ToBe Fare and Julian Evans to perform at Carysbrook

By Page H. Gifford

The trio ToBe Fare and Julian Evans will perform at Carysbrook Performing Arts Center on Jan. 20 at 7 p.m. Every January, the Fluvanna County Arts Council makes a habit of showcasing local talent with its Making it Local theme. Sometimes, making it local might include performers from neighboring counties, and ToBe Fare and Julian Evans come from Charlottesville.

Gary Hawthorne of ToBe Fare has a colorful way of describing his early interest and introduction to music at two years of age playing a plastic Roy Rogers guitar.

“Then The Beatles hit, and I was taken in by this new sound. I couldn’t get enough. By the time The Monkees landed, I was all in. I wanted to be Mike Nesmith.”  He was six then and said he badgered his parents for almost two years to get him a real guitar. “The guitar became a reality with a super Jumbo Concert Kay which was bigger than I was. But I persevered. I can’t remember a time that I wasn’t interested in playing music,” said Hawthorne. A child’s dedication and passion at an early age often is a key to their continued interest into adulthood.

At first, he was on his own, being self-taught, playing mostly folk, singing and writing songs. In high school, he studied improvisation and jazz theory in the hope of playing in the high school jazz band, but that didn’t work out. In college he took music theory, which helped with his songwriting skills and technique.

It was local guitarist Carl DeTroia who all but dragged Hawthorne out of his house to begin playing solo again.

“That is inspiration,” he said. Other friends and local musicians, including Bryan Demory of the band Bremen are among those who have inspired him. It is unexpected that he bypasses well known artists for those lesser known but sees his fellow musicians with an insight and admiration they are not even aware of. “Oliver Anthony is just a guy singing some songs to his hound dogs and becoming the viral sensation of 2023. Katrina Starfish a multi-instrumentalist from Lexington, takes her sometimes upside down life, and translates it into some crazy cool art-rock-jazz-reggae, wherein nothing and everything makes sense simultaneously.”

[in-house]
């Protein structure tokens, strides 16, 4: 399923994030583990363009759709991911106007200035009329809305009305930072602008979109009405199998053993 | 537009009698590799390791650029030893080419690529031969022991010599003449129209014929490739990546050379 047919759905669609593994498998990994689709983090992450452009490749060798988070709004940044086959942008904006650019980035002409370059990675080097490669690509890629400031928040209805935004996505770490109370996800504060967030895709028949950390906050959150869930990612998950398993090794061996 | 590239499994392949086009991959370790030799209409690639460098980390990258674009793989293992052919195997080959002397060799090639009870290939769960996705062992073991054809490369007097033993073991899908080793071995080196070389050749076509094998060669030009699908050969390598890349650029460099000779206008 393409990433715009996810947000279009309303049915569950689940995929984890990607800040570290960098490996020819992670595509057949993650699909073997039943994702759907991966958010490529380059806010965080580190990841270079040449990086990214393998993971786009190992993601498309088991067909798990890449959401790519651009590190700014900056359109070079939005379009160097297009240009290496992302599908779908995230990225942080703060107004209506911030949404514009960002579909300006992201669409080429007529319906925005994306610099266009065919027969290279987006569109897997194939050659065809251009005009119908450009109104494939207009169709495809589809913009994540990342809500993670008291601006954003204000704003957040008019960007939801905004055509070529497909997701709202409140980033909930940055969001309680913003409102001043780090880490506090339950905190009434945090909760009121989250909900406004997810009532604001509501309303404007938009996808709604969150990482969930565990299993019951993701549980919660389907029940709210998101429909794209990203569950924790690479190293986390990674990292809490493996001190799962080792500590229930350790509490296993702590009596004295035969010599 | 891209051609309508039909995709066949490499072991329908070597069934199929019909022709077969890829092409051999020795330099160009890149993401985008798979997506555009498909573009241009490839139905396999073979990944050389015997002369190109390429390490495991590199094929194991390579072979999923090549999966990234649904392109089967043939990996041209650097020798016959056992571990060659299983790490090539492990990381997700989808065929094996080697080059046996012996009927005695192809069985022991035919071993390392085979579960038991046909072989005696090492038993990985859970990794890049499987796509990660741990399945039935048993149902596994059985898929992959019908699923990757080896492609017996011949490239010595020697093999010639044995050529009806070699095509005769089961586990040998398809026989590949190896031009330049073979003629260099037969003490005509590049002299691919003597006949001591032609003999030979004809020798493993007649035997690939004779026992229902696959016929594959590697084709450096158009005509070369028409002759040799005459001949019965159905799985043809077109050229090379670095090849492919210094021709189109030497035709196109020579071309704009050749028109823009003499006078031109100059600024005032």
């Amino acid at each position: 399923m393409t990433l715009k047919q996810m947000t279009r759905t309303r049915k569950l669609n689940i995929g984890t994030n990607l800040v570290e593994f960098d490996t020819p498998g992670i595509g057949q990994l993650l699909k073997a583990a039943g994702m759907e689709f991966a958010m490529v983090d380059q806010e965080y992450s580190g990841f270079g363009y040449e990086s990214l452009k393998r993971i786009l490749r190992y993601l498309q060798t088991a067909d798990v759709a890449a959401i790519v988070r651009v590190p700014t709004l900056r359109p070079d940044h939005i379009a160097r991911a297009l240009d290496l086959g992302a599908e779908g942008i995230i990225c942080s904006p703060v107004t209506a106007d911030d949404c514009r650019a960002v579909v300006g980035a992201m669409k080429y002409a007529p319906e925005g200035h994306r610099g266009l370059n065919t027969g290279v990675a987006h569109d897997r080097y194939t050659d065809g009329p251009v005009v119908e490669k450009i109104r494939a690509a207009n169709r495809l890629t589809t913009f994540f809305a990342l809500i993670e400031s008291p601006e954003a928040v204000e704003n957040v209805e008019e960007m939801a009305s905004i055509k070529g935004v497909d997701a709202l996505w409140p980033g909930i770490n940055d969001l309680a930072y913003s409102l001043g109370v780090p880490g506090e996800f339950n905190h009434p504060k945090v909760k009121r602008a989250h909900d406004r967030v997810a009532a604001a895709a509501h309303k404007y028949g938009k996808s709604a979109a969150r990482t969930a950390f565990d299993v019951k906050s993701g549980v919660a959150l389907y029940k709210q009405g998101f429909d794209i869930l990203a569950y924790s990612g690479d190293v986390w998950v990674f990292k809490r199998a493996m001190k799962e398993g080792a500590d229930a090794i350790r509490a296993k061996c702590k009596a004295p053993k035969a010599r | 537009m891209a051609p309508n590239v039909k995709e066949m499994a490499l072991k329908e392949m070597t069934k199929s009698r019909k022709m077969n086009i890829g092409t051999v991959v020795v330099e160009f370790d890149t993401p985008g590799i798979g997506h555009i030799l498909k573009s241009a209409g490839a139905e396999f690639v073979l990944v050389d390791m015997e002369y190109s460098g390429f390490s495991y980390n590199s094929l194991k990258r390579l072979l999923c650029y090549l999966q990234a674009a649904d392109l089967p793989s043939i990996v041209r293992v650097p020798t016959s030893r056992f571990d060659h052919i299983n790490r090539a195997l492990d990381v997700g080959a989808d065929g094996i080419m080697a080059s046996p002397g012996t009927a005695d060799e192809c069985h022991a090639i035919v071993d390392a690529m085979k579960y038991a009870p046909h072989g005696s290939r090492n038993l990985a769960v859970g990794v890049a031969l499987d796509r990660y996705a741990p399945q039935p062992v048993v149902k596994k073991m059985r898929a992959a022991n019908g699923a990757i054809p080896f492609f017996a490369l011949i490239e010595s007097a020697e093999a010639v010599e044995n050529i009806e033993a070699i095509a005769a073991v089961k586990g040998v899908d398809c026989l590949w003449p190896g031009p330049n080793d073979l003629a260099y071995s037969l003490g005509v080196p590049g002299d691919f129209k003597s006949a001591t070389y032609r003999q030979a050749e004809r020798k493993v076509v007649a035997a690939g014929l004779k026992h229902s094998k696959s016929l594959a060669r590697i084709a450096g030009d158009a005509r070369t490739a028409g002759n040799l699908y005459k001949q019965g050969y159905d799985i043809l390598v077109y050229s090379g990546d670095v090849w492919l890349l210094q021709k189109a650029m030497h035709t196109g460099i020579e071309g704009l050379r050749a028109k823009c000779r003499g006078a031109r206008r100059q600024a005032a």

As for Hawthorne’s music he describes it by the band’s tag-line, which they feel describes their music: Passion, Pain and Promise, from a Whisper to a Scream.

“Basically, at its core, it is rock music. Whether it is me solo, with just an acoustic guitar or two, all the way up to the fully amplified band, it is intense yet soulful, shocking, yet comforting. Compelling, emotional, and atypically positive and inspiring,” Hawthorne said. ToBe Fare has an eclectic unique style reminiscent of David Bowie and definitely rock with a sprinkling of jazz.

“I am sure that there is a specific genre tag for the ages, I just don’t know what it is. We call it alt-rock or alternative rock because it is a bit less blues based than how we started out. Every song actually starts out somewhat folksy and gets hardened as the process moves forward. I actually perform some old folk songs in my set that have been hardened over time. ToBe Fare started as an acoustic blues duo, and have just recently been described as hard rock, so there has been quite an evolution here.”

The other performer for the evening is Julian Evans, who picked up a guitar when he was around 15.

“The Christmas prior, my aunt gave me my first iPod. It had a bunch of my parents’ CDs on it and without a screen I had no idea what songs I was listening to. I just remember really liking this one (that I later found out was Relient K Be My Escape. My parents saw that I really loved music and started letting me play on the acoustic we had stored in a closet from a relative.”

Mainly self-taught, Evans was always finding songs he liked and exploring that style of music. In high school he took a guitar ensemble class for four years. Being surrounded by other friends and musicians “started the spark that has never gone down since.”

Evans plays mainly rock based instrumentals and doesn’t sing. A couple years ago he discovered musician Yvette Young.

 “I fell in love with how much she could bring out of one instrument. I try to bring some of that aspect into what I do.” He said he will always have a special place in his heart for Relient K, who was the musician that made him pick up and love guitar.

“That with the eight straight years of pop punk power chords, I definitely have some roots there. Yvette Young and Relient K are where I pull most of my inspiration.”

Related Posts

dewi88 cuanslot dragon77 cuan138 enterslots rajacuan megahoki88 ajaib88 warung168 fit188 pusatwin pusatwin slot tambang88 mahkota88 slot99 emas138